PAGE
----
NATO urges members to address security risks posed by climate change

The NATO Parliamentary Assembly on Monday (Oct. 12) adopted a resolution on climate change and international security, urging members of the North Atlantic Alliance to reach an “ambitious” climate agreement in Paris this year and to “fully recognize climate change-related risks as significant threat multipliers in their foreign and security policies”.

The resolution 427 [pdf: Resolution 427 on Climate Change and International Security, Oct. 12, 2015] was adopted at the annual session of NATO Parliamentary Assembly in Stavanger, Norway, together with other 7 resolutions addressing NATO’s stance towards terrorism threats, the Ukraine-Russia conflict and the current crises in the Middle East and North Africa.

The assembly was created in 1955 to discuss and influence decisions on key issues affecting the security of the Euro-Atlantic area. Although non-binding on Alliance governments and NATO itself, the Assembly’s resolutions are influential in shaping policy.

NATO’s lawmakers call upon governments of the 28 Alliance members to improve strategic awareness of the security threats increasingly posed by climate change in the form of natural disasters; increased competition for natural resources such as food and water supplies; heightened migration pressures; and growing impacts on public health.

The resolution states that “climate-change related risks are significant threat multipliers that will shape the security environment in areas of concern to the Alliance” and urges member governments to enhance planning for climate risks; make a greater commitment to green defence policies; and intensify co-operation with partners in the Arctic, Middle East, North Africa, Central Asia and other regions particularly vulnerable to the impacts of climate change.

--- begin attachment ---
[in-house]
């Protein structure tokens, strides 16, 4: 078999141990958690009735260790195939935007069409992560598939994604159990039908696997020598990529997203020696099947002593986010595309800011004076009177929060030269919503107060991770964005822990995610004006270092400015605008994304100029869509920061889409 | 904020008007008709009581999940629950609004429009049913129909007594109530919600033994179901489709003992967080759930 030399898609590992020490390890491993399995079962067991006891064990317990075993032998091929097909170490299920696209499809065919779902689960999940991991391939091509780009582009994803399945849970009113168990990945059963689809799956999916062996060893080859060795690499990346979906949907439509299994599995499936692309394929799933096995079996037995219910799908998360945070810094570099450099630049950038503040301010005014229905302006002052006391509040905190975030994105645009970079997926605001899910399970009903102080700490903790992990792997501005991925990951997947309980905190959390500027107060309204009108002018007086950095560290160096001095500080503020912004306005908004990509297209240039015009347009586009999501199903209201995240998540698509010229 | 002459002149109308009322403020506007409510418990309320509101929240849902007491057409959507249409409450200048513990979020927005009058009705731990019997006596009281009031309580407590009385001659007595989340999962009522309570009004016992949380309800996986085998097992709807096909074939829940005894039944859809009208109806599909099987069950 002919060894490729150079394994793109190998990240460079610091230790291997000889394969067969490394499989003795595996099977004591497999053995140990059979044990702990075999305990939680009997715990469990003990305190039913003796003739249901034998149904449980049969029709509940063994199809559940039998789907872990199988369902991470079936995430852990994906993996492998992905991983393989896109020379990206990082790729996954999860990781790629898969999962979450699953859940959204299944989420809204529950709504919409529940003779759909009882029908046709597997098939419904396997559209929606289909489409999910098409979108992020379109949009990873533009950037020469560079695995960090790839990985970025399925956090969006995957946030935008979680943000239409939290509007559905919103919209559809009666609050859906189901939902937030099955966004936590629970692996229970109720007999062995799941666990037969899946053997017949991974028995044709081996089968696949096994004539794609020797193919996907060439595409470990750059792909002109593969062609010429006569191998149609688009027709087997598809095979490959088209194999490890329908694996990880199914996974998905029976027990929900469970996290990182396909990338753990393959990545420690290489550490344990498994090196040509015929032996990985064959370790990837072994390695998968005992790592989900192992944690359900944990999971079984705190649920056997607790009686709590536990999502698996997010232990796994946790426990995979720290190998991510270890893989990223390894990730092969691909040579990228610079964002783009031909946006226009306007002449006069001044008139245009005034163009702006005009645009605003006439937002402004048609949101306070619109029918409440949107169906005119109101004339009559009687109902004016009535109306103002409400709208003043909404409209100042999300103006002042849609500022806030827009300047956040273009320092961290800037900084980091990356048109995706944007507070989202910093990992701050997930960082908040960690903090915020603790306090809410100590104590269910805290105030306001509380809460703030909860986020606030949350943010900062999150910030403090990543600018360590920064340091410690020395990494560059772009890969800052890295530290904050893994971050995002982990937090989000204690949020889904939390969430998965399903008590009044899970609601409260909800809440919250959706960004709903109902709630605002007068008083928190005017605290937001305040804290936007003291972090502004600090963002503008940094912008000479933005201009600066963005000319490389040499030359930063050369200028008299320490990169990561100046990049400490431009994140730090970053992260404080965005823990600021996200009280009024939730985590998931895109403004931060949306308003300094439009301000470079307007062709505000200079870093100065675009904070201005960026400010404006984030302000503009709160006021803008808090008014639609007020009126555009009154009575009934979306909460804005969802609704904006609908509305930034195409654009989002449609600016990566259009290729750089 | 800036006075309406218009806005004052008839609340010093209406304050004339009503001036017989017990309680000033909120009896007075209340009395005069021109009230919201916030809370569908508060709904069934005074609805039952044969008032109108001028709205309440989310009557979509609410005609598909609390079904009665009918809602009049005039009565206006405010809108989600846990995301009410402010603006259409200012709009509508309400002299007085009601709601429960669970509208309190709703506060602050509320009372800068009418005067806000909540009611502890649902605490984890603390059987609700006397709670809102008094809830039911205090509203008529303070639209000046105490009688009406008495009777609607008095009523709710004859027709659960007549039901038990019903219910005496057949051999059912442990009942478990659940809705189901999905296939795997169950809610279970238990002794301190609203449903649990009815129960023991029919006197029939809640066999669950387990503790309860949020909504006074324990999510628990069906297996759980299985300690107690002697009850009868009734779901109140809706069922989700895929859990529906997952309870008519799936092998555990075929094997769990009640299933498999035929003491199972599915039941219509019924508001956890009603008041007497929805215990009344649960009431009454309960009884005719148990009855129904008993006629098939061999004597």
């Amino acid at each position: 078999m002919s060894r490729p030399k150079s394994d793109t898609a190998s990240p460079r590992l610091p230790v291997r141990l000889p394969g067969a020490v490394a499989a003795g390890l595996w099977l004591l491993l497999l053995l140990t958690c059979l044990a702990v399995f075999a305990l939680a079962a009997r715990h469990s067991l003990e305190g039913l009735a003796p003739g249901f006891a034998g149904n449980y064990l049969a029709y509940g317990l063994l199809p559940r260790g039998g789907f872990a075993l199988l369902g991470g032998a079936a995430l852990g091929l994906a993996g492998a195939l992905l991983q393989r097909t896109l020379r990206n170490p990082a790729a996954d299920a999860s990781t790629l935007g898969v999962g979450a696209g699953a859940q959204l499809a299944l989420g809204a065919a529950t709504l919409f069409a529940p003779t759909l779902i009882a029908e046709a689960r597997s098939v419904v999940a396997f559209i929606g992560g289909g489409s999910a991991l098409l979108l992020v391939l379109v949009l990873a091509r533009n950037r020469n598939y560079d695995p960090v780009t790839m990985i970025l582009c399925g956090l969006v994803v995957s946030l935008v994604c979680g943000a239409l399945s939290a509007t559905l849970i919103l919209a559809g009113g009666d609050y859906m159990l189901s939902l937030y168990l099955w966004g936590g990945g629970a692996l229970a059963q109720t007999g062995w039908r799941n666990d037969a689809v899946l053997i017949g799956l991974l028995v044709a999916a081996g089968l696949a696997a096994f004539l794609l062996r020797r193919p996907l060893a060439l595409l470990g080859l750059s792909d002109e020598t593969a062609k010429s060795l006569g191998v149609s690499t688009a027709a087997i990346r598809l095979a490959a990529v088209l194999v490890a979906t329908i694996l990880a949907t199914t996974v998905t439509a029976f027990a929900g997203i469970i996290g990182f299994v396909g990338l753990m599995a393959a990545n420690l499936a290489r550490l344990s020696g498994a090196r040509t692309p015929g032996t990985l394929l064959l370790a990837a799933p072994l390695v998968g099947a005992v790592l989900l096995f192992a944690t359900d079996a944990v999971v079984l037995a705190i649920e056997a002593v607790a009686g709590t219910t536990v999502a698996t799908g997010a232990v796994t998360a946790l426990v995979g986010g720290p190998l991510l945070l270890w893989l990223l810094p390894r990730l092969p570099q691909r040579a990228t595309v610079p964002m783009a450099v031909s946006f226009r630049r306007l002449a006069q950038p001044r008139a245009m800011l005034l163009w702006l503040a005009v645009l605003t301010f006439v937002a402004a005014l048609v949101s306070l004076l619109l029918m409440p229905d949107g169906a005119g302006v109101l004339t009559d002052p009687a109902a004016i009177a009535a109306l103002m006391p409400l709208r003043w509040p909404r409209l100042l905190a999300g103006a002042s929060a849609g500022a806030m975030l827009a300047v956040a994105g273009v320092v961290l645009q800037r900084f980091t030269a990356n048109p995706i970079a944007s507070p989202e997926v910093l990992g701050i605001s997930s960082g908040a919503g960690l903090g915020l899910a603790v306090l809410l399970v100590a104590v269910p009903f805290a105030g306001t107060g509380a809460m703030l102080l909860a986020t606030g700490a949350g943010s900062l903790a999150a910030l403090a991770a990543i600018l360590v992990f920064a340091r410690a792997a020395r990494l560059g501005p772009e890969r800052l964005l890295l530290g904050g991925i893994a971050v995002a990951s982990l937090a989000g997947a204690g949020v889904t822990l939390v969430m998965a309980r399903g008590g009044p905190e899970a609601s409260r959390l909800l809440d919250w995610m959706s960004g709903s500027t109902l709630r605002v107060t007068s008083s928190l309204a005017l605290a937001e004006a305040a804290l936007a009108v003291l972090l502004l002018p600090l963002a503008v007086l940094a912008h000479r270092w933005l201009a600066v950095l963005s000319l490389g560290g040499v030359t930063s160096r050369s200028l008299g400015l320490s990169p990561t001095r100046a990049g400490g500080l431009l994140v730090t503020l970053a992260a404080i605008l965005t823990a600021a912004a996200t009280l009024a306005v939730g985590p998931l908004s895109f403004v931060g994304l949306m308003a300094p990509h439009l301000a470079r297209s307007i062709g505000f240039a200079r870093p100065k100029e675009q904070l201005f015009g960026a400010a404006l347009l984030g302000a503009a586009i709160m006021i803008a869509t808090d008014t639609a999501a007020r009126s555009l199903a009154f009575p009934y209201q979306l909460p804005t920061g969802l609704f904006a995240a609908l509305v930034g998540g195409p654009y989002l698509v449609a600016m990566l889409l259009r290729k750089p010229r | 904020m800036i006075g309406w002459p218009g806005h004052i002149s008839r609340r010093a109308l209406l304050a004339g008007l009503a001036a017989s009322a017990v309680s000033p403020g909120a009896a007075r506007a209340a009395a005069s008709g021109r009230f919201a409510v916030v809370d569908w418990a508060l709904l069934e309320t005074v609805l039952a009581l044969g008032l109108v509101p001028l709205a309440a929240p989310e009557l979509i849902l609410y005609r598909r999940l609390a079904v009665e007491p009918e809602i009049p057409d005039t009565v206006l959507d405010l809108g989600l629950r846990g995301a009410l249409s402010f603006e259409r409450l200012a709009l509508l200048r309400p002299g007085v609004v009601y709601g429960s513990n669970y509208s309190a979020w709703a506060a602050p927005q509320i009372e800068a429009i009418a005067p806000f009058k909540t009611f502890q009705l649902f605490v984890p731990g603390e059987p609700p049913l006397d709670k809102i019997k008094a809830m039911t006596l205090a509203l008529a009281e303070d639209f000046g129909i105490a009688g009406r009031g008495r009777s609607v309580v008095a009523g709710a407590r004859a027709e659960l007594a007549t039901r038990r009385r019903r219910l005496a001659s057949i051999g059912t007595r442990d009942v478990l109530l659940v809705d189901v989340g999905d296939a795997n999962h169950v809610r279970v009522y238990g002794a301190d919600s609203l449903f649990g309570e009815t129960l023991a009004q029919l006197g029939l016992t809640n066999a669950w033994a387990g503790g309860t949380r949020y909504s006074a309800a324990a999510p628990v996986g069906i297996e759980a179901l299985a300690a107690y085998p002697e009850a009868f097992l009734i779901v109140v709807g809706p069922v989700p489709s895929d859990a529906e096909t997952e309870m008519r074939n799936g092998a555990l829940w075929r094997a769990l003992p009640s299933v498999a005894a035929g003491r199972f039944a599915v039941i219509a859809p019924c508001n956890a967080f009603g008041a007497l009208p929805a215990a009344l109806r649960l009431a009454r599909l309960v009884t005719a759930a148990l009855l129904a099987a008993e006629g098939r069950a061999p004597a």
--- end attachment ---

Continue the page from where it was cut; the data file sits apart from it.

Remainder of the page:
According to the official release, climate change has been rising on the NATO agenda given “the potential to significantly affect NATO planning and operations.” Building on this momentum, the lawmakers are now calling on NATO to take the next step and “increase the frequency of military and political consultations on climate change within NATO.”

“If the world wants to stop irreversible damage to the planet, all governments must agree in Paris to clear, fair, and ambitious targets to reduce emissions,” said French Parliamentarian Philippe Vitel, who drafted the resolution as the NATO PA’s Special Rapporteur of the Science and Technology Committee.

 

(Image: NATO Parliamentary Assembly 2015 Annual session, Oct. 12, 2015, Stavanger, Norway. Photo credit: NATO Parliamentary Assembly/Flickr)